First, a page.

Starbucks (NASDAQ:SBUX) recently entered a deal to buy Teavana (TEA) for a much lower price than what investors paid during Teavana's IPO less than two years ago. By paying $15.50 per share in cash, or over 40% lower than Teavana's IPO price in 2011, Starbucks acquired a company that can easily be expanded globally. This could provide significant benefits to Starbucks shareholders. Starbucks could gain due to its recent expansion into India and presence in other international areas where tea is the predominant drink. Also, Starbucks' other recent purchases of complementary businesses that seem more expensive than Teavana, and its solid balance sheet, seem to outweigh the risks that come with the hefty price tag of $620 million (19.6 times Tevana's fiscal 2011 operating income of $31.6 million).
Tevana's common stock is down over 44% since its initial public offering in July 2009, compared to a gain of about 10% for the S&P 500 over the same period. Why would anyone go public only to sell less than two years later? The costs of going public are significant, according to a recent study by accounting powerhouse PricewaterhouseCoopers (on average, 5.5% of the net proceeds for a company the size of Teavana). Oftentimes, the reason for going public is so that the owners of the company can cash out. Indeed, prior to the IPO the company's founder, Andrew Mack, had 26.2 million shares that dwindled to 21.5 million less than a year following the IPO. Similarly, a director at the company who held 9 million shares before the IPO had 6.1 million following the IPO, according to SEC filings. The buyers of Mack's and the director's shares incurred a loss of $12.8 per share ($28.2 IPO price less current price of about $15.40, assuming shareholders bought at the IPO and are still holding the shares) for a cumulative loss of $97 million (7.6 million shares x the $12.80 share price decline since the IPO).
While investors are paying a steep price for investing in Teavana at its IPO price, Starbucks might be actually acquiring the company at a bargain. The Teavana brand will be easy to export around the world. Starbucks already has the Tazo tea brand. However, it is much smaller than Teavana, which has over a hundred varieties of teas and also sells tea accessories. In addition, Starbucks is already in China and Japan and recently expanded to India, countries where tea consumption is a lot more popular than in the Western markets. Tea is also popular in the Middle East and certain parts of Europe (the U.K. and Ireland). These are all areas where Starbucks is growing.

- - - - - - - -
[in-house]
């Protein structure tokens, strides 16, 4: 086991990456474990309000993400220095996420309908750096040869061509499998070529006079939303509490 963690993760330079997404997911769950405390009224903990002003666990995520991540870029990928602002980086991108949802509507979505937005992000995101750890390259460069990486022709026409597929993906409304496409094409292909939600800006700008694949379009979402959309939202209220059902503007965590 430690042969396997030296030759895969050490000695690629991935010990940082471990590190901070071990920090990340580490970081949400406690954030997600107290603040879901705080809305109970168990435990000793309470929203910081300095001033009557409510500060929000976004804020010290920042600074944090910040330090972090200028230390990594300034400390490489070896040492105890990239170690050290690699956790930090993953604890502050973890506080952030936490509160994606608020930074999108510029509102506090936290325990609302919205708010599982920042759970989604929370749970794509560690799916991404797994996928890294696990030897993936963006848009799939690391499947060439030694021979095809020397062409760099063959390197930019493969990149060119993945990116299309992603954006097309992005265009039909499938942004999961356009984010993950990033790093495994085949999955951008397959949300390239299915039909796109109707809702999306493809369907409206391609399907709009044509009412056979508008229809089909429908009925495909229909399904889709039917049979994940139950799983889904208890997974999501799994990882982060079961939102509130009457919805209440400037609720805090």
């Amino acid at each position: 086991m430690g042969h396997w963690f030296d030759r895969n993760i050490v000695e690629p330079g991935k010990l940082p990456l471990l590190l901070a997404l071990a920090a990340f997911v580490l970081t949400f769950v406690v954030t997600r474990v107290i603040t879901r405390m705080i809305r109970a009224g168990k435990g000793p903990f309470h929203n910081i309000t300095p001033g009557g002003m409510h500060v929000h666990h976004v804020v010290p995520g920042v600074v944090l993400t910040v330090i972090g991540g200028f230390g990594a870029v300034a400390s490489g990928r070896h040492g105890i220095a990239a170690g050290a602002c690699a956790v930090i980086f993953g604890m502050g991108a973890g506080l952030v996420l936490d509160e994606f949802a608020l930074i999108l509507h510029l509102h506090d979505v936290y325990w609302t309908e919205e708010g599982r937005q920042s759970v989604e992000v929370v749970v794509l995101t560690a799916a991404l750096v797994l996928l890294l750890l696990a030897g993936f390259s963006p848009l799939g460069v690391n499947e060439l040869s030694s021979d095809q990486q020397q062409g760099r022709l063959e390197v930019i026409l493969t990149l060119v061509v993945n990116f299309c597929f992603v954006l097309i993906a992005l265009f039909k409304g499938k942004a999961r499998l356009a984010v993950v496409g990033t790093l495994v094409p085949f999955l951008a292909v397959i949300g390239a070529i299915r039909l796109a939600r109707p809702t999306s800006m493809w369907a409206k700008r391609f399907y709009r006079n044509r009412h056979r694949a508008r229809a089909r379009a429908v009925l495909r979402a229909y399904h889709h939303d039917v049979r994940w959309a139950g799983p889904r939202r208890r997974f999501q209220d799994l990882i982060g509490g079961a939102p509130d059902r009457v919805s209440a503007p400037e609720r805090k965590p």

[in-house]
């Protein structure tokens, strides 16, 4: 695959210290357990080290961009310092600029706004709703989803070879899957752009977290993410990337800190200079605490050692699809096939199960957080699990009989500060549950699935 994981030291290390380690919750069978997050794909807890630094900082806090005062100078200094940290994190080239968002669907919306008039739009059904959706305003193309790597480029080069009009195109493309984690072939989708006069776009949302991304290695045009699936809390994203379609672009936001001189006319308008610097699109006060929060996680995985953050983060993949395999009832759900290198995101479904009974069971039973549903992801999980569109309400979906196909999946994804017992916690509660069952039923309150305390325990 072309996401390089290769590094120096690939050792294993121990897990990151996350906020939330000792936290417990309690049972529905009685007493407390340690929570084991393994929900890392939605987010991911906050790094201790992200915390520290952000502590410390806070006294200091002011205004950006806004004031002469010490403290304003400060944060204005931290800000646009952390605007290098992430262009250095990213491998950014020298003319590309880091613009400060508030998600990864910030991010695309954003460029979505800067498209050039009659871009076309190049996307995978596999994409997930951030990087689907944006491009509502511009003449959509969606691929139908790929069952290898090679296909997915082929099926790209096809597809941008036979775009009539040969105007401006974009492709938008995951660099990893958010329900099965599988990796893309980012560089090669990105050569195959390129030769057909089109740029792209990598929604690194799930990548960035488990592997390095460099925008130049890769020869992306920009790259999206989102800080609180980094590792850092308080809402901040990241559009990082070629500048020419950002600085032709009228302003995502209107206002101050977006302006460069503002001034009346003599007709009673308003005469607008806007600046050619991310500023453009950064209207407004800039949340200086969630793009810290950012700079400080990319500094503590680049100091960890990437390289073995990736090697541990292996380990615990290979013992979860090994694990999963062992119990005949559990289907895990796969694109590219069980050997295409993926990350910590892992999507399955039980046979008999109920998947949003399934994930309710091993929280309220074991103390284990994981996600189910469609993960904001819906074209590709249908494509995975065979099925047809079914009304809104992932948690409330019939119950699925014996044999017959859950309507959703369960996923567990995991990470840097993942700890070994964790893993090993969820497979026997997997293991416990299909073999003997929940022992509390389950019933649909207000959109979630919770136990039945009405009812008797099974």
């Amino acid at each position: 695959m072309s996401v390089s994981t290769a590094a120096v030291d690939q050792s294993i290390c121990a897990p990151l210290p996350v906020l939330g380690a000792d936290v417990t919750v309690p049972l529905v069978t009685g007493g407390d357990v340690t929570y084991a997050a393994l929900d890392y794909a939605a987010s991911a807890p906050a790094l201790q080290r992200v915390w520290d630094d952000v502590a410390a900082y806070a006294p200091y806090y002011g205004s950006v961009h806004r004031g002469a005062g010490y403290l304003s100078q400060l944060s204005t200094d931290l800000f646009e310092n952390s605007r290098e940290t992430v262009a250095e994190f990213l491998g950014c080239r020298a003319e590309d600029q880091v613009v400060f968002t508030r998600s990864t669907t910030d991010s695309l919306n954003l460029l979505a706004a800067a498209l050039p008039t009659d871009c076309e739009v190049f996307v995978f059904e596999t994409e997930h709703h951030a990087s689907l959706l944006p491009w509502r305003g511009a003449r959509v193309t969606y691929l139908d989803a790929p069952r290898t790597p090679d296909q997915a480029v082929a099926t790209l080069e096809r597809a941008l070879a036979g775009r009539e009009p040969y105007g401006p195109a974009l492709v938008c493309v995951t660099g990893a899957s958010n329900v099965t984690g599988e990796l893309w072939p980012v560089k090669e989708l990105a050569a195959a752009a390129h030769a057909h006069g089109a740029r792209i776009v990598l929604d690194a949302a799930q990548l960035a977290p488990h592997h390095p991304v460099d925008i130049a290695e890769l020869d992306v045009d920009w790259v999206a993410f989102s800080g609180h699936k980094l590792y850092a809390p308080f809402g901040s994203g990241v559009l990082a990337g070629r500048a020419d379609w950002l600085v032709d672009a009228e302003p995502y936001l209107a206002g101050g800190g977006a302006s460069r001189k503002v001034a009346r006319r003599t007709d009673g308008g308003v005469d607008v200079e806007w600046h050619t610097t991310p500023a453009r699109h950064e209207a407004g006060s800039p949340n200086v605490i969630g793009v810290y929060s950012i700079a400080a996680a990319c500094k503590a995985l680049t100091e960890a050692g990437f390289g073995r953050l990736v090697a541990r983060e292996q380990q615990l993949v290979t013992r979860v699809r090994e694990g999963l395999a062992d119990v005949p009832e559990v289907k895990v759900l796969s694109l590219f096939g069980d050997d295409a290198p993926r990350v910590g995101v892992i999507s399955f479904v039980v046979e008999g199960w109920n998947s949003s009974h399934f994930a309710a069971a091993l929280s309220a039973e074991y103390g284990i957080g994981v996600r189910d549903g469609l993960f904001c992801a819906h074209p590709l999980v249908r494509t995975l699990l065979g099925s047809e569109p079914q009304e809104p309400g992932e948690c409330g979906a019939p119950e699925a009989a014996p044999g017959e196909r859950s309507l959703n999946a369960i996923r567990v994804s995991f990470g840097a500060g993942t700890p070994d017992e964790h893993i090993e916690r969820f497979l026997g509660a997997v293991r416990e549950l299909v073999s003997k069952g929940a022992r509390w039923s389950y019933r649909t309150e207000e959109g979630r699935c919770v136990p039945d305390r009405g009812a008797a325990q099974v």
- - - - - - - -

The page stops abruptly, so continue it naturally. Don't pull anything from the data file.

While the acquisition is not cheap, compared to other recent purchases made by Starbucks it seems to be a bargain. For comparison, let's look at some recent Starbucks acquisitions. Prior to the Teavana purchase, Starbucks bought a San Francisco-based bakery for $100 million, La Boulange. It had 19 stores at the time of the deal, which is slightly over $5 million per store. Teavana had 301 company-owned stores in Canada and the U.S. and 19 franchised stores in Mexico. Thus, the price per Teavana store that Starbucks paid is significantly lower at $1.94 million per store (price of $620 million divided by 320 stores). The purchase of Evolution Fresh was even more expensive, as the company was sold to Starbucks for $30 million. At the time of the deal, Evolution Fresh had no actual stores and its juices were distributed mainly at grocery stores on the West Coast.
In conclusion, it appears as if shareholders who acquired Teavana at the IPO price were shortchanged. However, the deal is likely to close by the end of 2012 as over 70% of Teavana shareholders approve of it, and Starbucks will easily pay $620 million since it had over $2 billion in cash and short-term investments as of Nov. 1, 2012. Investors could buy Teavana shares at the current price of $15.45 and hold it until the deal closes for a gain of $0.05 per share. On an annualized basis, this gain is equal to 6.07%. This is a low-risk type of investment that many institutional investors practice with companies being acquired.
Disclosure: I have no positions in any stocks mentioned, and no plans to initiate any positions within the next 72 hours. I wrote this article myself, and it expresses my own opinions. I am not receiving compensation for it (other than from Seeking Alpha). I have no business relationship with any company whose stock is mentioned in this article.